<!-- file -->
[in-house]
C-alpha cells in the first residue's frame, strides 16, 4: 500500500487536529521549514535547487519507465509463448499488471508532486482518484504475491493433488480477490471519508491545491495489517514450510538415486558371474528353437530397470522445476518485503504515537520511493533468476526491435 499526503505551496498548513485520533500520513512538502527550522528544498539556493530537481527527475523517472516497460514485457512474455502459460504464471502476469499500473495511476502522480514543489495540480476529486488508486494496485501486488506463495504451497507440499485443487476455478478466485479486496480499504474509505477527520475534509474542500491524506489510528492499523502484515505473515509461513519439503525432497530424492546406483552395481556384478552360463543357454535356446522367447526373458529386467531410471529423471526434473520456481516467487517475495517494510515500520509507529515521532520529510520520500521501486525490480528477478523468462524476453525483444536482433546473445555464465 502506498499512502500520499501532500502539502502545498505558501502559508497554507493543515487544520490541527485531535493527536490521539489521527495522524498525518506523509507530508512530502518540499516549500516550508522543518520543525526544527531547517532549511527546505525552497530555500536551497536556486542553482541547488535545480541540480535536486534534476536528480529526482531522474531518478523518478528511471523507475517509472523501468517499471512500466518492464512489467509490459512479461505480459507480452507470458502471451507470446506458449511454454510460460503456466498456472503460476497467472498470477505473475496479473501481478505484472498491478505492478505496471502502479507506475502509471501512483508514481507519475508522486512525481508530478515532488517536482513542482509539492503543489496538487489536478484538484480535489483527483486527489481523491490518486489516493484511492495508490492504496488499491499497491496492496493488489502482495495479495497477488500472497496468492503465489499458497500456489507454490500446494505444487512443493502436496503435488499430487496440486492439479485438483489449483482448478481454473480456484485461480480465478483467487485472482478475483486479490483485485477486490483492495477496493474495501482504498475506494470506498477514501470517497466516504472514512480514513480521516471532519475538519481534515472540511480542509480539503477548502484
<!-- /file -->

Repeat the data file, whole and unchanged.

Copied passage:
[in-house]
C-alpha cells in the first residue's frame, strides 16, 4: 500500500487536529521549514535547487519507465509463448499488471508532486482518484504475491493433488480477490471519508491545491495489517514450510538415486558371474528353437530397470522445476518485503504515537520511493533468476526491435 499526503505551496498548513485520533500520513512538502527550522528544498539556493530537481527527475523517472516497460514485457512474455502459460504464471502476469499500473495511476502522480514543489495540480476529486488508486494496485501486488506463495504451497507440499485443487476455478478466485479486496480499504474509505477527520475534509474542500491524506489510528492499523502484515505473515509461513519439503525432497530424492546406483552395481556384478552360463543357454535356446522367447526373458529386467531410471529423471526434473520456481516467487517475495517494510515500520509507529515521532520529510520520500521501486525490480528477478523468462524476453525483444536482433546473445555464465 502506498499512502500520499501532500502539502502545498505558501502559508497554507493543515487544520490541527485531535493527536490521539489521527495522524498525518506523509507530508512530502518540499516549500516550508522543518520543525526544527531547517532549511527546505525552497530555500536551497536556486542553482541547488535545480541540480535536486534534476536528480529526482531522474531518478523518478528511471523507475517509472523501468517499471512500466518492464512489467509490459512479461505480459507480452507470458502471451507470446506458449511454454510460460503456466498456472503460476497467472498470477505473475496479473501481478505484472498491478505492478505496471502502479507506475502509471501512483508514481507519475508522486512525481508530478515532488517536482513542482509539492503543489496538487489536478484538484480535489483527483486527489481523491490518486489516493484511492495508490492504496488499491499497491496492496493488489502482495495479495497477488500472497496468492503465489499458497500456489507454490500446494505444487512443493502436496503435488499430487496440486492439479485438483489449483482448478481454473480456484485461480480465478483467487485472482478475483486479490483485485477486490483492495477496493474495501482504498475506494470506498477514501470517497466516504472514512480514513480521516471532519475538519481534515472540511480542509480539503477548502484